This Thursday, we are beyond thrilled to welcome local East London drag superstar, Lowstakes Festival curator and performance artist Ellis D for a crash course in drag makeup! Expect ‘Low Budget, Lower Concept Last Minute Glam’ from our resident superstar thrifty MUA. She’ll be running through top tips and tricks for executing a flawless face on a budget. Everyone is welcome, and it’ll only set you back a fiver! We caught up with her to chat witchcraft, performance platforms and sources of inspiration!
Hello gorgeous! We can’t wait for your Drag Make-Up Demo this Thursday! You’ve been SLAYING the East London drag scene for years now, but how did it all start? Let’s hear your DRAG-HERSTORY babes.
I started doing drag in 2012(13?) because it seemed like an accessible stage, it’s amazingly easy to find yourself subjecting a packed club to utter trash only two weeks into your illustrious drag career. After a couple of solo ventures I ended up in the Yeast London Cabaret with Oozing Gloop and Rodent DeCay which is where I got most of my terrible librarian drag out my system. Back then it was lipsync or nothing, I was really inspired by performers like Dickie Beau and 2boys.tv. Recently I’ve fallen out of love with lipsync in favour of a semi-improvised, reactionary, ritual mode of performance (performance art – you know the gig). I’ve taken work in that style to performance festivals a few times now and I’m continually frustrated and inspired by it.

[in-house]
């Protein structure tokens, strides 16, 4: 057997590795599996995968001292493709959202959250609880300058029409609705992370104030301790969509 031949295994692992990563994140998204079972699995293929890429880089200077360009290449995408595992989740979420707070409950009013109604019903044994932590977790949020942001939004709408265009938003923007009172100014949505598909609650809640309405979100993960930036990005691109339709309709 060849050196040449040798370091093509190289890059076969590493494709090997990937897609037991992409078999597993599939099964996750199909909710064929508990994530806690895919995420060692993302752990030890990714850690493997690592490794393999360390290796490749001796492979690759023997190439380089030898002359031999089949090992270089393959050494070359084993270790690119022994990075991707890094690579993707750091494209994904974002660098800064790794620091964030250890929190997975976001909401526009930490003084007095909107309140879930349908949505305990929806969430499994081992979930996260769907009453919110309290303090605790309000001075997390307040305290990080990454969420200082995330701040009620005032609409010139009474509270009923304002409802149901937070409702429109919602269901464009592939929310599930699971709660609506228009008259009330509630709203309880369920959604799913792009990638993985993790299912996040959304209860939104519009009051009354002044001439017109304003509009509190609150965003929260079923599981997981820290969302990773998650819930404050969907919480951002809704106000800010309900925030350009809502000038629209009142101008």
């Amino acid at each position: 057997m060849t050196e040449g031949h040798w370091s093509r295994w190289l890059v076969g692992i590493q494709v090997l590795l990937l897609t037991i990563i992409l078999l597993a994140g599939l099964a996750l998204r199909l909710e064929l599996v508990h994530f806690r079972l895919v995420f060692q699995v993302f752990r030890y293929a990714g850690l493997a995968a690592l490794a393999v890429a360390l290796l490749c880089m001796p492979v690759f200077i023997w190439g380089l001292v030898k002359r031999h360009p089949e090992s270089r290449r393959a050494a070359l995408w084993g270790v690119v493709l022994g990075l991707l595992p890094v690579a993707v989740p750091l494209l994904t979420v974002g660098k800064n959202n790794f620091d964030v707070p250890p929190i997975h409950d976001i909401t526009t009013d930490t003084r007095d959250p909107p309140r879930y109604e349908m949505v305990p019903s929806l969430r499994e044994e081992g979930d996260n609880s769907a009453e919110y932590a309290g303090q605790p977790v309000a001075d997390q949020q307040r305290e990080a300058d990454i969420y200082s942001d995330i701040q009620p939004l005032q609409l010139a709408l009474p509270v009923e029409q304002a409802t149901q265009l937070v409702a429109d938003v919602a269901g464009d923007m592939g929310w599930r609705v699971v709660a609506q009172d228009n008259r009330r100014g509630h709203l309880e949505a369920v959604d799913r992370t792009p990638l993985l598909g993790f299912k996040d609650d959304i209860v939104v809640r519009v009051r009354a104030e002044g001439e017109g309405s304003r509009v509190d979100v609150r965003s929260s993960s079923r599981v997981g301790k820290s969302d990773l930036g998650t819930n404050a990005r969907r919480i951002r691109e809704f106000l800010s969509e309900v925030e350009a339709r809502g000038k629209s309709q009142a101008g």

The Glory’s cult drag competition LIPSYNC 1000 has now become a phenomenon, and you were its very first winner! How have you developed as a drag artist since that experience?
I wouldn’t perform the act I won with now – it was a little slow and stationary which I do kind of love, my favourite thing is a queen who plants her feet – too many people panic on stage they try and lay claim to every inch by stamping a heel on it and that will always look awful. Be statuesque. But that said it just wasn’t considered enough, it needed a better structural cohesion & a stronger visual – it relied almost entirely on the lip sync precision – which was obviously flawless because I don’t enter competitions I don’t know I’ll win. I had a lot more self-confidence (read: delusion) back then.